The wealth-building power of compound interest will never cease to amaze me.
It's a story of patience and attention to detail, where small differences in short time scales add up to massive divergence over decades. And in the end, the biggest winners don't always deliver the fattest share price returns.
Take oil giant ExxonMobil (NYSE: XOM ) . The company has always paid a nice little dividend, but never the double-digit yields some companies might sport. I mean, would you be impressed by this dividend history?
Sure, there's a steady rise in payouts but the yield never ever topped 3%. Surely you'd do better with a more generous income-generator like regional telecoms Windstream (NASDAQ: WIN ) or Frontier Communications (NASDAQ: FTR ) , both of which boast dividend yields north of 8% today.
As it turns out, the steady rise matters more than a temporarily terrific payout. This is how Exxon's rock-solid payouts changed the game for shareholders over the last 15 years:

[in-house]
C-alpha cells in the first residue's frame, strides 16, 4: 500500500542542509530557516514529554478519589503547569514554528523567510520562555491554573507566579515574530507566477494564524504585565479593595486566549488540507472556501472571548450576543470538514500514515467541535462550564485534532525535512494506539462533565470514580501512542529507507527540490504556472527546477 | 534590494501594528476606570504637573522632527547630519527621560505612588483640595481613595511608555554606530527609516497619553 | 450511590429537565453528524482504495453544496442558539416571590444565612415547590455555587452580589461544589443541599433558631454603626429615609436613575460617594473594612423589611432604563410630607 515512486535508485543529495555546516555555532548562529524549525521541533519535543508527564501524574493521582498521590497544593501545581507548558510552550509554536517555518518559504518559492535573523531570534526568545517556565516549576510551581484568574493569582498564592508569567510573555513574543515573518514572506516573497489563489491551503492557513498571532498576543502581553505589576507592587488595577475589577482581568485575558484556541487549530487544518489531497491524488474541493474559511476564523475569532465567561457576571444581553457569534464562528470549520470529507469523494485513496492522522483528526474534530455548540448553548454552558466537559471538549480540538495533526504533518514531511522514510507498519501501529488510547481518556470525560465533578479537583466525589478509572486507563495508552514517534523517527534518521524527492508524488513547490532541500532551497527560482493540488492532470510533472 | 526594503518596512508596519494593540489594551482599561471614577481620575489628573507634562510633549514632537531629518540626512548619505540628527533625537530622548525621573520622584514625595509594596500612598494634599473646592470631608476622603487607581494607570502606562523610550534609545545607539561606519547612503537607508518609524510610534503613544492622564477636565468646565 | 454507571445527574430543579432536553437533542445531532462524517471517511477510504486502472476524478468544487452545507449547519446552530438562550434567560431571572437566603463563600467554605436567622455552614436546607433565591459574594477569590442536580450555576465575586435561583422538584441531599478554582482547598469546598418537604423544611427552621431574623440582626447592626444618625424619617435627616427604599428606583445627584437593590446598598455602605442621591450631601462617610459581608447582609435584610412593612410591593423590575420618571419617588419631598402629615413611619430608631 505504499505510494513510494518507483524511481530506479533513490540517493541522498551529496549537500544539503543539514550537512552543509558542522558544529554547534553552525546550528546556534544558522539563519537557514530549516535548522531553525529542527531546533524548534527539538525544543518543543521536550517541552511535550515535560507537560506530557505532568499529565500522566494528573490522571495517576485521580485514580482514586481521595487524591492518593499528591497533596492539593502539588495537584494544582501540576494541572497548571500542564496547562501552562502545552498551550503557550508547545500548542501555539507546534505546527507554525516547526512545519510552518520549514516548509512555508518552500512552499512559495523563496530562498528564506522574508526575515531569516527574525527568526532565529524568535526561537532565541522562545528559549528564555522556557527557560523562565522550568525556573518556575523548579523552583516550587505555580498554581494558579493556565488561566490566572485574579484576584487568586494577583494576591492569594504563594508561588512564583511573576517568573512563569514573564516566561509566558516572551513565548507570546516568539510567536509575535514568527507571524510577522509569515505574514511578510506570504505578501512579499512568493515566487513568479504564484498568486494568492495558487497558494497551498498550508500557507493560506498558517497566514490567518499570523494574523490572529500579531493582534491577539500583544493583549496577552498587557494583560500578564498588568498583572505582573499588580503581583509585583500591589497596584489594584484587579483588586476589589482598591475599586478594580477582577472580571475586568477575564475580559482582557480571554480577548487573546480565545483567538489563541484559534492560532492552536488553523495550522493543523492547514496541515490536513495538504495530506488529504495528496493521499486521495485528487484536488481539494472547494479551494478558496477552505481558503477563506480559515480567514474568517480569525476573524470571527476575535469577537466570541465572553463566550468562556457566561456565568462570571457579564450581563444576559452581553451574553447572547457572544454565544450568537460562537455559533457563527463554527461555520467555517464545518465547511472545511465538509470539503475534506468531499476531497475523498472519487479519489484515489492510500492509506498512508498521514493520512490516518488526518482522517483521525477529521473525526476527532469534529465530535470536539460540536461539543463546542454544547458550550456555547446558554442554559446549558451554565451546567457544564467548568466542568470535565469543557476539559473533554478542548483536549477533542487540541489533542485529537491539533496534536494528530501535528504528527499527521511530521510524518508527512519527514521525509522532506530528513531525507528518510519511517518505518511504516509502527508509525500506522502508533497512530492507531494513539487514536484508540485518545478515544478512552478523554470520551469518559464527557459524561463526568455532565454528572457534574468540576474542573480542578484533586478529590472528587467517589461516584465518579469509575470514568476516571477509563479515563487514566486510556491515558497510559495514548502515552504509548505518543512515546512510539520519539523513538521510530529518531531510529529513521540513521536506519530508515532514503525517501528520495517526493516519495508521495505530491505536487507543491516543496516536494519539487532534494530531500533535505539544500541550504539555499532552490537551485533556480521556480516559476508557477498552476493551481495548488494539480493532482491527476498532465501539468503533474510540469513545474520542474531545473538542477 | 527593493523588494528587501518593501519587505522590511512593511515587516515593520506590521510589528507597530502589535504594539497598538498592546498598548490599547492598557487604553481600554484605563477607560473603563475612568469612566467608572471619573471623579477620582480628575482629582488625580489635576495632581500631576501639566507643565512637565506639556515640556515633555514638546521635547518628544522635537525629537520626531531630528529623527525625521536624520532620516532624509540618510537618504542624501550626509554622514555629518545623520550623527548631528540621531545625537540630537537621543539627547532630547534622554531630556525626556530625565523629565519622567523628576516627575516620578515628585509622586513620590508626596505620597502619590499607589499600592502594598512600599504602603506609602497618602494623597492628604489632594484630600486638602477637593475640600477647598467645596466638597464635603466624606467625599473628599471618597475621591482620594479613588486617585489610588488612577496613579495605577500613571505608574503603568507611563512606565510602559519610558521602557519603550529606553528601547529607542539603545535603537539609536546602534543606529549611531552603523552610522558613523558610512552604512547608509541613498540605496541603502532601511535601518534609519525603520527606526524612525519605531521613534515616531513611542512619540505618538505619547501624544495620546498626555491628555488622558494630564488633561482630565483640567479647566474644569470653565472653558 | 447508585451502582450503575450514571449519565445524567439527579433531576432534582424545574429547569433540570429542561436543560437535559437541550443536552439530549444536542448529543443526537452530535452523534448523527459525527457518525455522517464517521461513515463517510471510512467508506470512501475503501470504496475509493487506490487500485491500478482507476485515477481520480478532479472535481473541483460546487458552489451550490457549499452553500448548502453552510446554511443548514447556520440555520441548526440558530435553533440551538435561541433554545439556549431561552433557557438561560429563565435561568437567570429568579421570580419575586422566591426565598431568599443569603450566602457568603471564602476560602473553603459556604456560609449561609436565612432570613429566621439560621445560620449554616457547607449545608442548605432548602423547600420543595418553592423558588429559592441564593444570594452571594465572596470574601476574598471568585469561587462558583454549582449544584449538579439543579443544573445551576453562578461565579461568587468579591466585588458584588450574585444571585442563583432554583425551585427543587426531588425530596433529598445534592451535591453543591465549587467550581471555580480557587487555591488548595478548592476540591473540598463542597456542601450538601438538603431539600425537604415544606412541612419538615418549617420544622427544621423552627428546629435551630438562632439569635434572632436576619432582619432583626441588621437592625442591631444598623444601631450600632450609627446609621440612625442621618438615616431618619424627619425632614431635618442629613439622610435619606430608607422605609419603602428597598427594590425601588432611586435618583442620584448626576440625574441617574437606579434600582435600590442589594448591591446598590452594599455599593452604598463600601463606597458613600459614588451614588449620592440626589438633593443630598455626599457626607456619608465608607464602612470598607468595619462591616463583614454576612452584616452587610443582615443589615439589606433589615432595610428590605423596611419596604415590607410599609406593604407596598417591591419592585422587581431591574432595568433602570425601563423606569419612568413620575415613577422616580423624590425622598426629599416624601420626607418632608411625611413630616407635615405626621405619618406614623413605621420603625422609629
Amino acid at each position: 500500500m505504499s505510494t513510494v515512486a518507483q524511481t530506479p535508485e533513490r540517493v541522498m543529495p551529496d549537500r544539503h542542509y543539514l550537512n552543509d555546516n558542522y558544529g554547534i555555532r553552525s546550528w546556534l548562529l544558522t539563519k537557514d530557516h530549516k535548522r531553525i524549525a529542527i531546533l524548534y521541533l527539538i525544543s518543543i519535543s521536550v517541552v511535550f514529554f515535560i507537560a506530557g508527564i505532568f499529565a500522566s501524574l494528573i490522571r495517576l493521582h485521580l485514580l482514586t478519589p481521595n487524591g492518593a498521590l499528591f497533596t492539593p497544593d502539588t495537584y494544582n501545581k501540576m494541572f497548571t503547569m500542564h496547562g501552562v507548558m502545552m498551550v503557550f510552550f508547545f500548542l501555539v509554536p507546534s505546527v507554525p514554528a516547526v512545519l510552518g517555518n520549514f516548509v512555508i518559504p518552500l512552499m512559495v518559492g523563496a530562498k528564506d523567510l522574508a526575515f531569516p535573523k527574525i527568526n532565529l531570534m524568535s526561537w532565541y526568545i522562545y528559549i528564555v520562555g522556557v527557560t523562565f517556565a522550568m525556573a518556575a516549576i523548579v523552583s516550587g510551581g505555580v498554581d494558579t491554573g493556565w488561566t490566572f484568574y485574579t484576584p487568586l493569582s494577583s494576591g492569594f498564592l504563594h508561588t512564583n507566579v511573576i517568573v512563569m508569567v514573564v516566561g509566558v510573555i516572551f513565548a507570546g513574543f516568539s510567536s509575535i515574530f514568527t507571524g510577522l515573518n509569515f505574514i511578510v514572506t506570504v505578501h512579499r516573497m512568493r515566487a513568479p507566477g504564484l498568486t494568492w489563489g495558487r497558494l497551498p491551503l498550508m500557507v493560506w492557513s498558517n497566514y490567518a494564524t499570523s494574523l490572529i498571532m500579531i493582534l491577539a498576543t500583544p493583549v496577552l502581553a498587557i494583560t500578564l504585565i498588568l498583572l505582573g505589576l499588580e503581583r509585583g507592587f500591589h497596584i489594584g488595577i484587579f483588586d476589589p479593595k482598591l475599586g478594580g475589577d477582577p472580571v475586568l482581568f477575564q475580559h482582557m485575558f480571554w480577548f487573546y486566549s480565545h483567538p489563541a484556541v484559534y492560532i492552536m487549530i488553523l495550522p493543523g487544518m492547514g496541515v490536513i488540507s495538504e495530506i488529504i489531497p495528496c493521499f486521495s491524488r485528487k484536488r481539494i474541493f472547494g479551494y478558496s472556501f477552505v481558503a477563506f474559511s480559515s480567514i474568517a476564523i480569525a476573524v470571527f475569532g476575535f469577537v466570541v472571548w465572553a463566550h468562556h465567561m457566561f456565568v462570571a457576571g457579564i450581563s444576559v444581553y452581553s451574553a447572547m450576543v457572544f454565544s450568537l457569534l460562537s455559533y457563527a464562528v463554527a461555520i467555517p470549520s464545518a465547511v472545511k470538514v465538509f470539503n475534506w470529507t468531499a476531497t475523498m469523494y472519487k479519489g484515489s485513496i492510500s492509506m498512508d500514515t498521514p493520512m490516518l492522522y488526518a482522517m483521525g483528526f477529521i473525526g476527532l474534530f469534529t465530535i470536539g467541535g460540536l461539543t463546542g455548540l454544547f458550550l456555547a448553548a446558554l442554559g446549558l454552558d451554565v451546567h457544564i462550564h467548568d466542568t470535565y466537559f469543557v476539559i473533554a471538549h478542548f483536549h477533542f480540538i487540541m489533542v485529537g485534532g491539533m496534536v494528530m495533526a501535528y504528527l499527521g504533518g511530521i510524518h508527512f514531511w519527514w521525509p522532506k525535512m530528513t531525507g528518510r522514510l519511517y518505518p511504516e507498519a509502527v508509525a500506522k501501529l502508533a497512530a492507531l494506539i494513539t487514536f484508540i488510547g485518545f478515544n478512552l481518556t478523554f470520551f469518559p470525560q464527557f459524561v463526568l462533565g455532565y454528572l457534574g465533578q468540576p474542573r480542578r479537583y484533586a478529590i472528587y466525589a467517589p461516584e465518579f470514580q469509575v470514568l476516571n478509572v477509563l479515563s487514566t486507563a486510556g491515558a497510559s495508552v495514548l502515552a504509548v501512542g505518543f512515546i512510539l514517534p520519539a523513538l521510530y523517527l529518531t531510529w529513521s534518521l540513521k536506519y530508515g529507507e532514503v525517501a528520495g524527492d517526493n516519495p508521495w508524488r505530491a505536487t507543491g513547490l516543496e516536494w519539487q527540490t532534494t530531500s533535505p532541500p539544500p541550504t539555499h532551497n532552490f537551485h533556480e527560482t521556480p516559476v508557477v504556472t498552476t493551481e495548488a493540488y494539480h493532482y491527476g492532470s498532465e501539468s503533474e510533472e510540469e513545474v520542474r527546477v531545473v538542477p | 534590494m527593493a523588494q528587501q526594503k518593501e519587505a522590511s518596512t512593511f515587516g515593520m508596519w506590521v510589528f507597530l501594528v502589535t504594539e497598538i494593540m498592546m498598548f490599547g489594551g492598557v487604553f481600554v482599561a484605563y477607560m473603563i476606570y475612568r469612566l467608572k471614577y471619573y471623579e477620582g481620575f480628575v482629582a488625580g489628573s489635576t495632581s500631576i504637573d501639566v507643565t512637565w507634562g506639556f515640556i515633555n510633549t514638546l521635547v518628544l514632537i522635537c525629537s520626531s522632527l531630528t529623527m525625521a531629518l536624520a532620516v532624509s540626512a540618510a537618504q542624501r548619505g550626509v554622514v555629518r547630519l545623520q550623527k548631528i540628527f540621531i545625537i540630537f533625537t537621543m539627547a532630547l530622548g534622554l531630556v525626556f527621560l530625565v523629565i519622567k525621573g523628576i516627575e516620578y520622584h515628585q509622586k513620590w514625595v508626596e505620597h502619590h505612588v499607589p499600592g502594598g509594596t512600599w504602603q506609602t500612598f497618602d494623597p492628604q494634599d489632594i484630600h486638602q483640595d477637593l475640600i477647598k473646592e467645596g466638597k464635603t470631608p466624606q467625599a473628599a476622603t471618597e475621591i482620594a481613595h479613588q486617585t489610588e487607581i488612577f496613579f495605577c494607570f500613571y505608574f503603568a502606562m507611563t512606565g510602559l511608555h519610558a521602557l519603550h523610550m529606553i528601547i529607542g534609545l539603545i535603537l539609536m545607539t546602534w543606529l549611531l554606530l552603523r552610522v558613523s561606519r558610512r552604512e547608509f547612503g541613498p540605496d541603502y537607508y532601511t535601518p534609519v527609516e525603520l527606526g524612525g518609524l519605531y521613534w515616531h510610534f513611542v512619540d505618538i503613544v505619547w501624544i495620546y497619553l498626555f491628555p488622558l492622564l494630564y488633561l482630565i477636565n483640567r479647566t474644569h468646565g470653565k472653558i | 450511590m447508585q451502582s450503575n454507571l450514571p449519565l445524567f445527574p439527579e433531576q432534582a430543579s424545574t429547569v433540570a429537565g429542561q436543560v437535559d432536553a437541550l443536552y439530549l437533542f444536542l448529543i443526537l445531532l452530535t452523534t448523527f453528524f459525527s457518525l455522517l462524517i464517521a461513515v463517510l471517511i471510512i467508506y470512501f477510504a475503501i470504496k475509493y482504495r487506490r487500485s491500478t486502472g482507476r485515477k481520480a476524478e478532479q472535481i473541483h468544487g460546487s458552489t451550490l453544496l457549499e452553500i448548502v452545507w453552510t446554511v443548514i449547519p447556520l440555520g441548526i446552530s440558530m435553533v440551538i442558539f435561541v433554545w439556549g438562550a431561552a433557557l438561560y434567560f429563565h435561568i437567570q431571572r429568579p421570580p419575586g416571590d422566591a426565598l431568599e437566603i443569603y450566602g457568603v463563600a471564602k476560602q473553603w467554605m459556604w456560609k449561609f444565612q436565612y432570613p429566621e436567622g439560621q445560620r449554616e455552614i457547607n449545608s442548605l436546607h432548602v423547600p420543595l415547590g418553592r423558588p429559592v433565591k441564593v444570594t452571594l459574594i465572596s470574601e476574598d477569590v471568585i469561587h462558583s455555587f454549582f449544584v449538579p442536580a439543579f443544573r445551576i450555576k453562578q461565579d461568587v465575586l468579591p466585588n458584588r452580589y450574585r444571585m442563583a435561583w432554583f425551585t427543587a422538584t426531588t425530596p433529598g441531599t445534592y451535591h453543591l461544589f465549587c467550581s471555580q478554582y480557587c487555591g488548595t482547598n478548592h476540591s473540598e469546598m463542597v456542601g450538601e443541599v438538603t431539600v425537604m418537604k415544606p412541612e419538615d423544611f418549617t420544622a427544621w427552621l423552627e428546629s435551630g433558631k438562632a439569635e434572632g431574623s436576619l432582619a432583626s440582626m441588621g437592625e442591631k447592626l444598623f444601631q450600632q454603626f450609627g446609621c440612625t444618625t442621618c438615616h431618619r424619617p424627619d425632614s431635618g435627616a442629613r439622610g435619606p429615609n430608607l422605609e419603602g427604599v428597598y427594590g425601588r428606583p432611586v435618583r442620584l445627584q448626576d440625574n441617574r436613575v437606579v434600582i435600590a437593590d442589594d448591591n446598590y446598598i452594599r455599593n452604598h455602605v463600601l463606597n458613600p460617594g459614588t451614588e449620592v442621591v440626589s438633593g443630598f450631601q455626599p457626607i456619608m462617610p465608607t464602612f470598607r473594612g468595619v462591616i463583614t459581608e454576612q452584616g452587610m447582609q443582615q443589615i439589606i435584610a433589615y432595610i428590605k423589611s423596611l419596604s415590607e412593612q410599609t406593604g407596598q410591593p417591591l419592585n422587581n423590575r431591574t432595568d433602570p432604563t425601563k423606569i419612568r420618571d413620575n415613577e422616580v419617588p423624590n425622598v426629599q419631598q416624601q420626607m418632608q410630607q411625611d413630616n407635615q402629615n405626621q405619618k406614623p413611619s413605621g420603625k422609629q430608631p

A triple turned into a four-bagger. And the difference only grows larger over time. Longtime Exxon owners have enjoyed a 2,300% return in three decades, based on straight-up price appreciation. But those modest dividends really do add up: With dividends reinvested, the 30-year return more than doubles to 7,400%.
Could Windstream and Frontier copy that chart over the next 10, 20, and 30 years? Maybe so, but I wouldn't bet my house on it.
Exxon is a longtime Dow Jones Industrial Average (DJINDICES: ^DJI ) component, stretching all the way back to 1976. Like the high-yielding telecoms, it operates in a mature industry that throws off predictable piles of cash every year. But it's an established giant in a field that's not going away anytime soon. The stock has "Rock Solid" tattooed on its forehead.
Frontier and Windstream, on the other hand, struggle to stay relevant as smaller players in a rapidly changing industry. Those fantastic yields could well dry up as the communications industry grows ever more digital, or the companies could cease to exist altogether as the industry consolidates.
But Exxon is staying put until the last oil well runs dry, which is still decades from now. Stability matters more than short-term fireworks.
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